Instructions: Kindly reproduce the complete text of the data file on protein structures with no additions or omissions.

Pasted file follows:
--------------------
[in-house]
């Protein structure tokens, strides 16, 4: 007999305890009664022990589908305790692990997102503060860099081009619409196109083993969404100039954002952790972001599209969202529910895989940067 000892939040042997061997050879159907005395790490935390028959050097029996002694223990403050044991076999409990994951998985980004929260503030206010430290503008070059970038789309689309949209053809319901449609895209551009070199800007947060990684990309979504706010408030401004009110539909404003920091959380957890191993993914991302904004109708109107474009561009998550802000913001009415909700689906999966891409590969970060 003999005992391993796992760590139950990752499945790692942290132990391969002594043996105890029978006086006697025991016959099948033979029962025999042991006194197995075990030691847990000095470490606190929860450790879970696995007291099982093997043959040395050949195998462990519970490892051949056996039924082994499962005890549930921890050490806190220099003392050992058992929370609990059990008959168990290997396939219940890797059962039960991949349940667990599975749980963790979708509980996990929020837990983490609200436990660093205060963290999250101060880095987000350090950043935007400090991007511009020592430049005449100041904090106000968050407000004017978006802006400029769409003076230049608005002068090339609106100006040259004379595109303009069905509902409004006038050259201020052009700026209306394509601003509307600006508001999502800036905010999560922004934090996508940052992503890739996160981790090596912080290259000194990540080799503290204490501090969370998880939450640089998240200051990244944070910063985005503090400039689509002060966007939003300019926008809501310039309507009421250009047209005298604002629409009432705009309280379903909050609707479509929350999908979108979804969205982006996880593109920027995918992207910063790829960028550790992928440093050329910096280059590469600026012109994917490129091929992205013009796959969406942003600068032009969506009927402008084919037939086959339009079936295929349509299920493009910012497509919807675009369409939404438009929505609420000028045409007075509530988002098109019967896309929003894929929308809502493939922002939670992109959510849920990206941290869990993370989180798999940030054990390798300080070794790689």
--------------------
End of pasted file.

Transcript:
[in-house]
């Protein structure tokens, strides 16, 4: 007999305890009664022990589908305790692990997102503060860099081009619409196109083993969404100039954002952790972001599209969202529910895989940067 000892939040042997061997050879159907005395790490935390028959050097029996002694223990403050044991076999409990994951998985980004929260503030206010430290503008070059970038789309689309949209053809319901449609895209551009070199800007947060990684990309979504706010408030401004009110539909404003920091959380957890191993993914991302904004109708109107474009561009998550802000913001009415909700689906999966891409590969970060 003999005992391993796992760590139950990752499945790692942290132990391969002594043996105890029978006086006697025991016959099948033979029962025999042991006194197995075990030691847990000095470490606190929860450790879970696995007291099982093997043959040395050949195998462990519970490892051949056996039924082994499962005890549930921890050490806190220099003392050992058992929370609990059990008959168990290997396939219940890797059962039960991949349940667990599975749980963790979708509980996990929020837990983490609200436990660093205060963290999250101060880095987000350090950043935007400090991007511009020592430049005449100041904090106000968050407000004017978006802006400029769409003076230049608005002068090339609106100006040259004379595109303009069905509902409004006038050259201020052009700026209306394509601003509307600006508001999502800036905010999560922004934090996508940052992503890739996160981790090596912080290259000194990540080799503290204490501090969370998880939450640089998240200051990244944070910063985005503090400039689509002060966007939003300019926008809501310039309507009421250009047209005298604002629409009432705009309280379903909050609707479509929350999908979108979804969205982006996880593109920027995918992207910063790829960028550790992928440093050329910096280059590469600026012109994917490129091929992205013009796959969406942003600068032009969506009927402008084919037939086959339009079936295929349509299920493009910012497509919807675009369409939404438009929505609420000028045409007075509530988002098109019967896309929003894929929308809502493939922002939670992109959510849920990206941290869990993370989180798999940030054990390798300080070794790689």